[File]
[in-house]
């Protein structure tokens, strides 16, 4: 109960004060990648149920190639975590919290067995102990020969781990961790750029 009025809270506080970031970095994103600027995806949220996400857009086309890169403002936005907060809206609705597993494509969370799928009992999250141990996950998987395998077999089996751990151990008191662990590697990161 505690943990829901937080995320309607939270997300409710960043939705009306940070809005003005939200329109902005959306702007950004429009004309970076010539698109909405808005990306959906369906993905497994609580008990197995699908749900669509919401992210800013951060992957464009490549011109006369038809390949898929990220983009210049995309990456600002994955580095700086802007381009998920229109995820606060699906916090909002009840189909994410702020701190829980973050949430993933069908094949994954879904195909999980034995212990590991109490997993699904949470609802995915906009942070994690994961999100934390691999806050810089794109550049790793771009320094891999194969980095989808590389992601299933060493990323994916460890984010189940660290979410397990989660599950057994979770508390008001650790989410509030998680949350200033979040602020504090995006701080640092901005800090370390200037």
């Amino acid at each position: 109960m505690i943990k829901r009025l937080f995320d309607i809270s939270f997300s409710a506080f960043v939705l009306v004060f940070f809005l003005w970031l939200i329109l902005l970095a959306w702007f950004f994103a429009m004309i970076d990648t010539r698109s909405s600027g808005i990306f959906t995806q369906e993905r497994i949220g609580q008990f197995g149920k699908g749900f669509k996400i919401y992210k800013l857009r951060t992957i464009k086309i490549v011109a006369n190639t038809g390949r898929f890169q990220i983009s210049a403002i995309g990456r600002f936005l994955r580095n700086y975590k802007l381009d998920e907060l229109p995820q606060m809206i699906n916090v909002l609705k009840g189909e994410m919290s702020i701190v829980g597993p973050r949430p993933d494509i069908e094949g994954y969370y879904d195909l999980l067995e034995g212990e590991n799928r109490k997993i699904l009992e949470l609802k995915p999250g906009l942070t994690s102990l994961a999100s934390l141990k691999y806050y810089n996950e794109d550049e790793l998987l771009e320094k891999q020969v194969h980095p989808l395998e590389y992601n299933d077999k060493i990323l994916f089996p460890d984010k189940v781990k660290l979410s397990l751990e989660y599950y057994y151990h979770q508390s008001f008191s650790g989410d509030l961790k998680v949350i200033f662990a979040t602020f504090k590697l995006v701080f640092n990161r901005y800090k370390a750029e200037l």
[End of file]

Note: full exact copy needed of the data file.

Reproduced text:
[in-house]
């Protein structure tokens, strides 16, 4: 109960004060990648149920190639975590919290067995102990020969781990961790750029 009025809270506080970031970095994103600027995806949220996400857009086309890169403002936005907060809206609705597993494509969370799928009992999250141990996950998987395998077999089996751990151990008191662990590697990161 505690943990829901937080995320309607939270997300409710960043939705009306940070809005003005939200329109902005959306702007950004429009004309970076010539698109909405808005990306959906369906993905497994609580008990197995699908749900669509919401992210800013951060992957464009490549011109006369038809390949898929990220983009210049995309990456600002994955580095700086802007381009998920229109995820606060699906916090909002009840189909994410702020701190829980973050949430993933069908094949994954879904195909999980034995212990590991109490997993699904949470609802995915906009942070994690994961999100934390691999806050810089794109550049790793771009320094891999194969980095989808590389992601299933060493990323994916460890984010189940660290979410397990989660599950057994979770508390008001650790989410509030998680949350200033979040602020504090995006701080640092901005800090370390200037």
């Amino acid at each position: 109960m505690i943990k829901r009025l937080f995320d309607i809270s939270f997300s409710a506080f960043v939705l009306v004060f940070f809005l003005w970031l939200i329109l902005l970095a959306w702007f950004f994103a429009m004309i970076d990648t010539r698109s909405s600027g808005i990306f959906t995806q369906e993905r497994i949220g609580q008990f197995g149920k699908g749900f669509k996400i919401y992210k800013l857009r951060t992957i464009k086309i490549v011109a006369n190639t038809g390949r898929f890169q990220i983009s210049a403002i995309g990456r600002f936005l994955r580095n700086y975590k802007l381009d998920e907060l229109p995820q606060m809206i699906n916090v909002l609705k009840g189909e994410m919290s702020i701190v829980g597993p973050r949430p993933d494509i069908e094949g994954y969370y879904d195909l999980l067995e034995g212990e590991n799928r109490k997993i699904l009992e949470l609802k995915p999250g906009l942070t994690s102990l994961a999100s934390l141990k691999y806050y810089n996950e794109d550049e790793l998987l771009e320094k891999q020969v194969h980095p989808l395998e590389y992601n299933d077999k060493i990323l994916f089996p460890d984010k189940v781990k660290l979410s397990l751990e989660y599950y057994y151990h979770q508390s008001f008191s650790g989410d509030l961790k998680v949350i200033f662990a979040t602020f504090k590697l995006v701080f640092n990161r901005y800090k370390a750029e200037l």